brain sizes: Einstein's and women's

Hope Munro Smith hopems at mail.utexas.edu
Fri Jul 12 20:28:13 EST 2002


In article <AhLX8.49083$P%6.3468866 at news2.west.cox.net>, "John Knight"
<johnknight at usa.com> wrote:

> "Cary Kittrell" <cary at afone.as.arizona.edu> wrote in message
> news:agn34f$hla$1 at oasis.ccit.arizona.edu...
> > In article  <SZCX8.47920$P%6.3357792 at news2.west.cox.net>
> > "John Knight" <johnknight at usa.com> writes:
> > <
> > <
> > <"Shadow Dancer" <insomniac at winterslight.org> wrote in message
> > <news:agm2br$mukqa$1 at ID-150265.news.dfncis.de...
> > <> Here are some I just dug up:
> > <>
> >     {...}
> > <>
> > <> And yet another:
> > <> http://faculty.washington.edu/chudler/heshe.html
> > <>
> > <> My terminology was wrong, I meant the corpus callosum.  Either way,
> women
> > <> use their entire brains more efficiently than men do and, once again,
> size
> > <> does NOT matter :P
> > <>
> > <>
> > <
> > <Not only was your terminology wrong, but so were your conclusions.  Here
> are
> > <some I just dug up.  In the following 12 subjects, no country scored
> lower
> > <than American 12th Grade Girls who scored:
> >
> > What Johnny isn't telling you is that he "just" dug these up years ago,
> > and has been drawing erroneous conclusions ever since.  For example
> > he also is not telling you that:
> >
> > <
> > <Zero percent of American 12th grade girls correctly solved TIMSS math
> > <problems.
> > <
> > <Zero percent of American 12th grade girls correctly solved TIMSS physics
> > <problems.
> > <
> >
> > that I have twice in the past demonstrated that  his "method" of
> "analysis"
> > which "led" to the above "conclusions" would also "lead"  to the
> "conclusions"
> > that:
> >
> >     a.  anyone answering all questions correctly should receive a
> >         mark of only 80%, and
> >
> >     b. five out of every four girls got one question wrong.  Can
> >        you say reduction ad absurdem?
> >
> > It's not the girls who can't apply math correctly.
> >
> >
> > Google has it.
> >
> >
> >
> > -- cary
> 
> 
> Let's use a simple example of how wrong you are, cary.
> 
> Question K09 on the 12th Grade TIMSS Math test given to 12th graders around
> the world in 1995 reveals an astounding difference in math skills between
> the sexes in all the countries who participated.  The average difference in
> all countries was 10.5%, with 47.3% of boys and 36.8% of girls answering
> correctly, but the difference in the US was 22.1% (28.6% of girls and 50.7%
> of boys).   In countries like Cyprus where 60.1% of the boys answered
> correctly, guesses on the test would not have influenced the scores by that
> much, but where only 28.6% of American girls answered correctly, guesses
> must be taken into account.
> 
> Since this was a multiple choice question with four possible choices, the
> probability of getting the correct answer just by guessing is 25%.  In other
> words, for every four students who guessed, one of them would have gotten
> the correct answer by chance.  The maximum score would have been achieved
> had all the students who didn't understand the problem guessed at the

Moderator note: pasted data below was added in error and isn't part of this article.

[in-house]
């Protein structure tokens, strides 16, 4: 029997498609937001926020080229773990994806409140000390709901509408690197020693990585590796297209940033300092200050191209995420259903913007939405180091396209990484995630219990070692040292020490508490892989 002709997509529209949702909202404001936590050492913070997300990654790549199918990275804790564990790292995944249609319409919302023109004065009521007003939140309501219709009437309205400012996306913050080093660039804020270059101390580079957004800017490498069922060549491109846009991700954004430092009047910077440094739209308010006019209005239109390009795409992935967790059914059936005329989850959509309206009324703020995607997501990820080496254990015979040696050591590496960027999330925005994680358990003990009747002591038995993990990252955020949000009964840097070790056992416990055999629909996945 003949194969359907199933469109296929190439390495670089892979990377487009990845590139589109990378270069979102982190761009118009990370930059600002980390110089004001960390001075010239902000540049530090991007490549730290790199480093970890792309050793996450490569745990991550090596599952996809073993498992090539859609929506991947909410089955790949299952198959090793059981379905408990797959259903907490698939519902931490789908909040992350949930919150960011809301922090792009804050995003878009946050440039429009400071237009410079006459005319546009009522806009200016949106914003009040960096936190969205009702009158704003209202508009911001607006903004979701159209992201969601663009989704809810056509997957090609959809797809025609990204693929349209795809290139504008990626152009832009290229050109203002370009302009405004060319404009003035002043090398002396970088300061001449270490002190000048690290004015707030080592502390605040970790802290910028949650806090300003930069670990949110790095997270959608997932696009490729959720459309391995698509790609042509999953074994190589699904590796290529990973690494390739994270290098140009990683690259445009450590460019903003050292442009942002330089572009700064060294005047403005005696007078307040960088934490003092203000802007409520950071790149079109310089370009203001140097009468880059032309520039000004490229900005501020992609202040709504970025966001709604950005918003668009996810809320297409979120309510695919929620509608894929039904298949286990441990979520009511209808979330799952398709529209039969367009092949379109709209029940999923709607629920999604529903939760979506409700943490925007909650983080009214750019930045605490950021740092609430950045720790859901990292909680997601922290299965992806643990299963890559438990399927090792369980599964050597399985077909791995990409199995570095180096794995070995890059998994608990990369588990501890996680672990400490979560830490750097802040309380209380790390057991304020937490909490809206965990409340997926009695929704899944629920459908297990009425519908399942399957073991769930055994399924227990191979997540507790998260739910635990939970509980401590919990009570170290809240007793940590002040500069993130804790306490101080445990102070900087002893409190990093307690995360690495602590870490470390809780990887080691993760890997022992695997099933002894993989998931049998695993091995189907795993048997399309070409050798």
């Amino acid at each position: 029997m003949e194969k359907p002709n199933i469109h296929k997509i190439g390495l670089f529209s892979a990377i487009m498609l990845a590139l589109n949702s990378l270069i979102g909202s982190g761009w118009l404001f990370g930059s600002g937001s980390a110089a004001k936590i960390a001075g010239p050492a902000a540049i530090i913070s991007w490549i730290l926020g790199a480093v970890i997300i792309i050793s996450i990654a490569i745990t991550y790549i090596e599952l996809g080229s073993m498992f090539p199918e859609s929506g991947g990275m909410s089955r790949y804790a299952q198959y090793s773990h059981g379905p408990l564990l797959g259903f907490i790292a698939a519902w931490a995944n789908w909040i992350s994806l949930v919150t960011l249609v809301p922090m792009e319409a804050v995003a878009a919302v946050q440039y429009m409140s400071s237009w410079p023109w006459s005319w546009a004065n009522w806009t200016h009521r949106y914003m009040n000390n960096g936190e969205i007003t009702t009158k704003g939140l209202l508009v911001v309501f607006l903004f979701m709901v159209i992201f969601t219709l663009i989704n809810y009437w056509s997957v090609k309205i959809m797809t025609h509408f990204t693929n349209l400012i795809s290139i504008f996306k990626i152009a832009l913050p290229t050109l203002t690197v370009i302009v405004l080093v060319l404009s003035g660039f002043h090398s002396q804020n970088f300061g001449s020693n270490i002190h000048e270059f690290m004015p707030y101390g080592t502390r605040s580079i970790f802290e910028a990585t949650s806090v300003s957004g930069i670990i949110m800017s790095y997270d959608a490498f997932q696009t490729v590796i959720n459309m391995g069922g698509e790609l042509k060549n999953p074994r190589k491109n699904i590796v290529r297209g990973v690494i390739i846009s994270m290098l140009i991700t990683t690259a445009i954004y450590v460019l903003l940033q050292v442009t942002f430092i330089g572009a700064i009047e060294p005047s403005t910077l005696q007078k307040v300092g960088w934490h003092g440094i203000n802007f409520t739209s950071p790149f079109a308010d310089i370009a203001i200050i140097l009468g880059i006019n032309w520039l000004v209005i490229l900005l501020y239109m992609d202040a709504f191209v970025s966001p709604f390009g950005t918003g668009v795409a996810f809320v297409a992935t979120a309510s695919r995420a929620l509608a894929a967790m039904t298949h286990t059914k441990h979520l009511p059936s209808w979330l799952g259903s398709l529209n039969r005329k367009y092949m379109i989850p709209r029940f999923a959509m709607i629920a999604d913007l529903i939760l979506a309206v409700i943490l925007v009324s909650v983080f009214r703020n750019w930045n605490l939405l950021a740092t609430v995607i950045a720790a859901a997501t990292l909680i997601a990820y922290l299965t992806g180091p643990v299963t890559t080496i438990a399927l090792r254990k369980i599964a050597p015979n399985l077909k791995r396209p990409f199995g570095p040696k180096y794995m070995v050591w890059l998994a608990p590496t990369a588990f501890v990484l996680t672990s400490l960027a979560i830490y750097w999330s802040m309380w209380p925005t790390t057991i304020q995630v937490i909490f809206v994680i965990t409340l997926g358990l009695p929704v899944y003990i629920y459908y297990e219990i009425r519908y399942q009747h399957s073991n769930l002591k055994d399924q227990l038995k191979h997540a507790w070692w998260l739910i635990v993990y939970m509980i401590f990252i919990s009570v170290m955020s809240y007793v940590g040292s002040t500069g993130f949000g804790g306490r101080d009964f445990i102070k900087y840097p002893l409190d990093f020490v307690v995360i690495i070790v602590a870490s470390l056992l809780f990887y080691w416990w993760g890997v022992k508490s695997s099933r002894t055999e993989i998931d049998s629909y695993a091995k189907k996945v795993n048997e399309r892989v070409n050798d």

> answer, so where 28.6% of American girls answered the problem correctly,
> 23.8% of them got the correct answer by guessing, and 4.8% indicated that
> they understood the problem [x = total guesses, 0.25x = correct guesses,
> 0.75x = incorrect guesses = 71.4%, x = 95.2%, 0.25x = 23.8%, 28.6% got the
> correct answer - 23.8% guessed the correct answer = 4.8% understood the
> problem].  However, with an estimated error of plus or minus 3%, only 1.8%
> are known with certainty to have understood the problem.
> 
> American boys didn't do that much better, since [prior to the adjustment for
> the 3% error] just 34.3% of them got the correct answer because they
> understood the problem, 16.4% got the correct answer because they guessed,
> and 49.3% guessed incorrectly. Thus only 31.3% are known with certainty to
> have understood the problem.
> 
> Prior to adjustment for the 3% error, 53.2% of the boys in Cyprus guessed,
> 39.9% guessed incorrectly, 13.3% guessed correctly, and 46.8% understood the
> problem [x = total guesses, 0.25x = correct guesses, 0.75x = incorrect
> guesses = 39.9%, x = 53.2%, 0.25x = 13.3%, and 60.1% correct answers - 13.3%
> correct guesses = 46.8% who understood the problem].  Only 43.8% are known
> with certainty to have understood the problem, so per capita, compared to
> American boys 40% more boys in Cyprus are known to have understood the
> problem, and compared to American girls, 24 times as many were.  Compared to
> American girls, 17 times as many American boys are known to have understood
> the problem.
> 
> Is this adequate proof that our attempt to establish "gender equality" is a
> failure?  Yes.  To achieve that ephemeral goal, our "educators began an
> unnecessary and destructive "gender war" of unprecedented proportions, more
> than doubled education spending as a percent of GDP, and out-spent by more
> than three times countries whose students far outperformed ours.  Japan,
> whose 8th graders scored 105 points higher than ours, spends half as much
> for education.  Korea, whose 8th graders scored 107 points higher than ours,
> spends even less per student than Japan.
> http://christianparty.net/timssgeometry.htm
> 
>

This is because parents assume a larger portion of the
cost of education than they do in the United States.  
In most other countries, parents have to buy 
all their children's school books, supplies, uniforms, 
plus pay for transportation to and from school. No school
buses subsidized by the community or free lunch
programs. There goes part of your theory.  Anyone else 
want to trash the rest of it?



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